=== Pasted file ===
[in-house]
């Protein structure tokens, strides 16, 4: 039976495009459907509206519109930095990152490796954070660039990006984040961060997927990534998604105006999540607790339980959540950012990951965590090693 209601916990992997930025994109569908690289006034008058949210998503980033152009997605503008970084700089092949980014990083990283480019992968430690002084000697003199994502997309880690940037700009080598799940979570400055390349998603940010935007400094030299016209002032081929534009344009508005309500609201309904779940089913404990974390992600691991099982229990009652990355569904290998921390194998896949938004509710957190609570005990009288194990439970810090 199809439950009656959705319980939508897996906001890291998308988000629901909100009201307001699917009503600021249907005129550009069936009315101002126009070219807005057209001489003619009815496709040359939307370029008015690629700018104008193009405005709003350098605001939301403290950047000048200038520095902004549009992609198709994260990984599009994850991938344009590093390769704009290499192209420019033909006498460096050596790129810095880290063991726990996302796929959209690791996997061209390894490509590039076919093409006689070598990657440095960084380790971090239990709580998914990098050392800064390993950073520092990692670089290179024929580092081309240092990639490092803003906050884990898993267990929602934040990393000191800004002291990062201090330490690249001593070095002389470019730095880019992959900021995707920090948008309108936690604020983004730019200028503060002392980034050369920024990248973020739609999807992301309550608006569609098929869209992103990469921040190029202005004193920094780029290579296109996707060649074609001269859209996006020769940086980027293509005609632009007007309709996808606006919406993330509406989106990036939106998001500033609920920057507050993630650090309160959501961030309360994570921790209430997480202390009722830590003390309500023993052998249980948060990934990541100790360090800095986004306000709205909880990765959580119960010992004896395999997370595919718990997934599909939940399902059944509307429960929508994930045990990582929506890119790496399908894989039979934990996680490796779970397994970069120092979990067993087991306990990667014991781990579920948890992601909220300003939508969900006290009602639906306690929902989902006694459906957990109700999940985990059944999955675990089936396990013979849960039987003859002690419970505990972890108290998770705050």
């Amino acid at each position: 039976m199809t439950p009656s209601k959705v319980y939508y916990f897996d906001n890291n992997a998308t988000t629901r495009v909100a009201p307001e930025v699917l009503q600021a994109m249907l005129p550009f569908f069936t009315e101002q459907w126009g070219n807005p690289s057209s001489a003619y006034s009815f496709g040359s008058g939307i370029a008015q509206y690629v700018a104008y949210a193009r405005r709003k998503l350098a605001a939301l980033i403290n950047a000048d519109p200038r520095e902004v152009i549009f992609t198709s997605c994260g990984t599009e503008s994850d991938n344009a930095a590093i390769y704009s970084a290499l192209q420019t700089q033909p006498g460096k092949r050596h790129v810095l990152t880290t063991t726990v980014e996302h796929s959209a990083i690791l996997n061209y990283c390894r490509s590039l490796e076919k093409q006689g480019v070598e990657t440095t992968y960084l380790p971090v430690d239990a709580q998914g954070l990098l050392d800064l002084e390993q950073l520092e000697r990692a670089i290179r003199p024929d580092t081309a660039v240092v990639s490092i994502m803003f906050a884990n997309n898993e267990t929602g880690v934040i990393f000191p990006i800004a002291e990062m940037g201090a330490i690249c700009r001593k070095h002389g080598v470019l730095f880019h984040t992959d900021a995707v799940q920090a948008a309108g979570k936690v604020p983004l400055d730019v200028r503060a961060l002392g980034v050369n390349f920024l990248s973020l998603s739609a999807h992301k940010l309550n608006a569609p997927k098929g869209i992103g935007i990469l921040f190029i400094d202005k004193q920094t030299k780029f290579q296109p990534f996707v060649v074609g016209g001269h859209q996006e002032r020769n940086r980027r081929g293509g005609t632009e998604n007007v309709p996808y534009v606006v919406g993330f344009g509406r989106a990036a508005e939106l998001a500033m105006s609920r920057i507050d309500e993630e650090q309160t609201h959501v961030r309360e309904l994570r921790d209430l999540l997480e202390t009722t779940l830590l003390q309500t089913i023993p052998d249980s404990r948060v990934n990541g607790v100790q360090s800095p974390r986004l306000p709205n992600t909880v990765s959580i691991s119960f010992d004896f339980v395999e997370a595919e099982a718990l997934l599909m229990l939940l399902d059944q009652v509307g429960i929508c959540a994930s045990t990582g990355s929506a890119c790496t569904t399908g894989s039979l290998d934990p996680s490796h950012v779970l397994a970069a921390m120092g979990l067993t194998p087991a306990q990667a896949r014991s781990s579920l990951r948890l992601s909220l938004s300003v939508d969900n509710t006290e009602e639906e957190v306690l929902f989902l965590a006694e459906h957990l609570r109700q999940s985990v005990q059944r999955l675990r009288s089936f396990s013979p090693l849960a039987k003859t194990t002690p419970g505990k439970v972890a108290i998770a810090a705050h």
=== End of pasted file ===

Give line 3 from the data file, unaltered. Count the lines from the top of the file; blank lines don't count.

């Amino acid at each position: 039976m199809t439950p009656s209601k959705v319980y939508y916990f897996d906001n890291n992997a998308t988000t629901r495009v909100a009201p307001e930025v699917l009503q600021a994109m249907l005129p550009f569908f069936t009315e101002q459907w126009g070219n807005p690289s057209s001489a003619y006034s009815f496709g040359s008058g939307i370029a008015q509206y690629v700018a104008y949210a193009r405005r709003k998503l350098a605001a939301l980033i403290n950047a000048d519109p200038r520095e902004v152009i549009f992609t198709s997605c994260g990984t599009e503008s994850d991938n344009a930095a590093i390769y704009s970084a290499l192209q420019t700089q033909p006498g460096k092949r050596h790129v810095l990152t880290t063991t726990v980014e996302h796929s959209a990083i690791l996997n061209y990283c390894r490509s590039l490796e076919k093409q006689g480019v070598e990657t440095t992968y960084l380790p971090v430690d239990a709580q998914g954070l990098l050392d800064l002084e390993q950073l520092e000697r990692a670089i290179r003199p024929d580092t081309a660039v240092v990639s490092i994502m803003f906050a884990n997309n898993e267990t929602g880690v934040i990393f000191p990006i800004a002291e990062m940037g201090a330490i690249c700009r001593k070095h002389g080598v470019l730095f880019h984040t992959d900021a995707v799940q920090a948008a309108g979570k936690v604020p983004l400055d730019v200028r503060a961060l002392g980034v050369n390349f920024l990248s973020l998603s739609a999807h992301k940010l309550n608006a569609p997927k098929g869209i992103g935007i990469l921040f190029i400094d202005k004193q920094t030299k780029f290579q296109p990534f996707v060649v074609g016209g001269h859209q996006e002032r020769n940086r980027r081929g293509g005609t632009e998604n007007v309709p996808y534009v606006v919406g993330f344009g509406r989106a990036a508005e939106l998001a500033m105006s609920r920057i507050d309500e993630e650090q309160t609201h959501v961030r309360e309904l994570r921790d209430l999540l997480e202390t009722t779940l830590l003390q309500t089913i023993p052998d249980s404990r948060v990934n990541g607790v100790q360090s800095p974390r986004l306000p709205n992600t909880v990765s959580i691991s119960f010992d004896f339980v395999e997370a595919e099982a718990l997934l599909m229990l939940l399902d059944q009652v509307g429960i929508c959540a994930s045990t990582g990355s929506a890119c790496t569904t399908g894989s039979l290998d934990p996680s490796h950012v779970l397994a970069a921390m120092g979990l067993t194998p087991a306990q990667a896949r014991s781990s579920l990951r948890l992601s909220l938004s300003v939508d969900n509710t006290e009602e639906e957190v306690l929902f989902l965590a006694e459906h957990l609570r109700q999940s985990v005990q059944r999955l675990r009288s089936f396990s013979p090693l849960a039987k003859t194990t002690p419970g505990k439970v972890a108290i998770a810090a705050h």